22. What does the FDA think about making CBD available to children with epilepsy?
A. The FDA is aware that several states have either passed laws that remove state restrictions on the medical use of cannabis and its derivatives or are considering doing so. It is important to conduct medical research into the safety and effectiveness of cannabis products through adequate and well-controlled clinical trials. We welcome the opportunity to talk with states who are considering support for medical research of cannabis and its derivatives, so that we can provide information on Federal and scientific standards.
10. Is it legal, in interstate commerce, to sell a food (including any animal food or feed) to which THC or CBD has been added?
Research and Expanded Access
A. No. Under section 301(ll) of the FD&C Act [21 U.S.C. § 331(ll)], it is prohibited to introduce or deliver for introduction into interstate commerce any food (including any animal food or feed) to which has been added a substance which is an active ingredient in a drug product that has been approved under section 505 of the FD&C Act [21 U.S.C. § 355], or a drug for which substantial clinical investigations have been instituted and for which the existence of such investigations has been made public. There are exceptions, including when the drug was marketed in food before the drug was approved or before the substantial clinical investigations involving the drug had been instituted or, in the case of animal feed, that the drug is a new animal drug approved for use in feed and used according to the approved labeling. However, based on available evidence, FDA has concluded that none of these is the case for THC or CBD. FDA has therefore concluded that it is a prohibited act to introduce or deliver for introduction into interstate commerce any food (including any animal food or feed) to which THC or CBD has been added. FDA is not aware of any evidence that would call into question these conclusions. Interested parties may present the agency with any evidence that they think has bearing on this issue. Our continuing review of information that has been submitted thus far has not caused us to change our conclusions.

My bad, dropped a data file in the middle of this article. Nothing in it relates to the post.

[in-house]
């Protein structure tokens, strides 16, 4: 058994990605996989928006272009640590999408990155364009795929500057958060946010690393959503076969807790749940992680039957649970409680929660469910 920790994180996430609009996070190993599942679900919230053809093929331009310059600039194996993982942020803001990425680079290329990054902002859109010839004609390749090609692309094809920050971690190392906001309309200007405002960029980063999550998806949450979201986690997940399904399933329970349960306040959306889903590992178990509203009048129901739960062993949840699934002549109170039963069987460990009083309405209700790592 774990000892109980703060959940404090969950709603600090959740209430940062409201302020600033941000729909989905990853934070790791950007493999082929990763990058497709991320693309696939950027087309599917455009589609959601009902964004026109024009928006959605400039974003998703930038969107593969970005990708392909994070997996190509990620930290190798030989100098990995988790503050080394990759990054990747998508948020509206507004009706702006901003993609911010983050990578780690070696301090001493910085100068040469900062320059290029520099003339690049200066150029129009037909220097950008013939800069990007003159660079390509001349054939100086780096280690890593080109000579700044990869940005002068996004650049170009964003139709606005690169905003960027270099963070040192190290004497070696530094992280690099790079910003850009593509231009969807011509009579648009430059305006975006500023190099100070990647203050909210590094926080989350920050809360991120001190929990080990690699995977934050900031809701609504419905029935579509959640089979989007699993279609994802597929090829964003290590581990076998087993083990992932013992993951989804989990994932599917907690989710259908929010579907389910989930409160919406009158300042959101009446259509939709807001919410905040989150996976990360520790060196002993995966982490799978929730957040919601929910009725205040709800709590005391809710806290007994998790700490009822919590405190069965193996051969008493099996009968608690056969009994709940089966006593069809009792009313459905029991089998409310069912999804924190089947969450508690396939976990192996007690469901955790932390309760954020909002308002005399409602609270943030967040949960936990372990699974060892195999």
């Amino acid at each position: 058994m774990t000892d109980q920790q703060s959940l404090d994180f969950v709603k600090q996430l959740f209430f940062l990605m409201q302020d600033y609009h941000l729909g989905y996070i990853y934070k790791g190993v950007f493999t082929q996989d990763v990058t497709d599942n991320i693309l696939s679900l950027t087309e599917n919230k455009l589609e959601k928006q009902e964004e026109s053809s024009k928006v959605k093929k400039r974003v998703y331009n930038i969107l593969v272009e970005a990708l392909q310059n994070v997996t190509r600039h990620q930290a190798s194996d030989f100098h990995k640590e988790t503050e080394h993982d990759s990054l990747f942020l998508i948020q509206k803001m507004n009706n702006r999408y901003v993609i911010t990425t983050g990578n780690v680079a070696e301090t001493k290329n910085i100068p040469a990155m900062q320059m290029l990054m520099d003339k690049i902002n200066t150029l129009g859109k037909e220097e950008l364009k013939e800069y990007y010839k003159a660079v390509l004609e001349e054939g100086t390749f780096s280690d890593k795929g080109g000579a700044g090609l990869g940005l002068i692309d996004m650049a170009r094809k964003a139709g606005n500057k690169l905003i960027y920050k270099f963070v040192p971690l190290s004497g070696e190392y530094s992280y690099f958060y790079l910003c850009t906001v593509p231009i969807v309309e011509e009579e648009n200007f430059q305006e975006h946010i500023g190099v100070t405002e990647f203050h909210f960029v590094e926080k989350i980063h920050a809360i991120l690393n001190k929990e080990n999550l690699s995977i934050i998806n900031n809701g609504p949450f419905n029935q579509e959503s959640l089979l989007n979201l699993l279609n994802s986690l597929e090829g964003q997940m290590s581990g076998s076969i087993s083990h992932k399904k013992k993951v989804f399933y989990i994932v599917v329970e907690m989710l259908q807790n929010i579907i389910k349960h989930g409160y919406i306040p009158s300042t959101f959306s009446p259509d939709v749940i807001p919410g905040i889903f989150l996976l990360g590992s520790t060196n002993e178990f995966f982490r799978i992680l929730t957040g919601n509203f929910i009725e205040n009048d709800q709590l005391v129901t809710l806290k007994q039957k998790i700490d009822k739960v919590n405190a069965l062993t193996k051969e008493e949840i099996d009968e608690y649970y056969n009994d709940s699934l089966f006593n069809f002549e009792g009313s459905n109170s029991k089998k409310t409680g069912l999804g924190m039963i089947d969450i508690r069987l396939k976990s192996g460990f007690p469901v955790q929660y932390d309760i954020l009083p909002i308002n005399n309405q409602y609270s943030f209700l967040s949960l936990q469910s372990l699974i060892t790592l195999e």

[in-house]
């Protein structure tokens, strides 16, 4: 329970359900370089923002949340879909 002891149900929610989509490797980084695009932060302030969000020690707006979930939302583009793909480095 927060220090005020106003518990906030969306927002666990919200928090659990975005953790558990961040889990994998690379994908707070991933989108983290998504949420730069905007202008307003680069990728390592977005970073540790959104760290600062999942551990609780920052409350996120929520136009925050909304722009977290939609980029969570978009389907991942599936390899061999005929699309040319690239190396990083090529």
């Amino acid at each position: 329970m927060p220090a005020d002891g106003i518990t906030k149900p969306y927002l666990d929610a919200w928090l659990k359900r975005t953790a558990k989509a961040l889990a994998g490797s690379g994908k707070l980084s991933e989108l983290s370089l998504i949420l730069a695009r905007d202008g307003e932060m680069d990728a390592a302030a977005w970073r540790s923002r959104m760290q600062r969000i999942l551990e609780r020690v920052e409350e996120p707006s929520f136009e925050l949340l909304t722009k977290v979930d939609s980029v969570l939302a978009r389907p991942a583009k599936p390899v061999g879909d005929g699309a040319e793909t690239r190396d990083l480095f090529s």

A. FDA is aware of some cannabis products being marketed as animal health products. We want to stress that FDA has not approved cannabis for any use in animals, and the agency cannot ensure the safety or effectiveness of these products. For these reasons, FDA cautions pet-owners against the use of such products and recommends that you talk with your veterinarian about appropriate treatment options for your pet.
If you have concerns that your pet is suffering adverse effects from ingesting cannabis or any substance containing cannabis, consult your veterinarian, local animal emergency hospital or an animal poison control center immediately.
2. How does the 2018 Farm Bill define hemp? What does it mean for FDA-regulated products?
A range of CBD products appeared to be accessible without prescription in seven out of nine countries reviewed. Australia and New Zealand were the exceptions where clinician prescription was required to access any CBD-containing product. CBD products commonly available without prescription included oils, gel capsules, purified crystal and topical products. The daily recommended doses with orally administered non-prescription products were typically well below 150 mg and substantially lower than the doses reported to have therapeutic effects in published clinical trials (e.g., 300-1500 mg). The legal foundations enabling access in several countries were often unclear, with marketed products sometimes failing to meet legal requirements for sale. There was an obvious disparity between federal directives and available products in both the USA and European countries examined.
Recent legislative change has allowed increased access to cannabis products in many jurisdictions. In some locations, this includes over-the-counter (OTC) and/or online access to products containing cannabidiol (CBD), a non-intoxicating cannabinoid with therapeutic properties. Here we compared the availability of CBD products and the associated legislative and regulatory background in nine selected countries.
Accessibility of CBD products was examined in the USA, Canada, Germany, Ireland, United Kingdom, Switzerland, Japan, Australia, and New Zealand as of May 2020. Regulatory and other relevant documents were obtained from government agency websites and related sources. Relevant commercial websites and some physical retailers were visited to verify access to CBD-containing products and the nature of the products available.
There are a variety of approaches in how countries manage access to CBD products. Many countries appear to permit OTC and online availability of CBD products but often without legislative clarity. As consumer demand for CBD escalates, improved legislation, guidelines and quality control of CBD products would seem prudent together with clinical trials exploring the therapeutic benefits of lower-dose CBD formulations.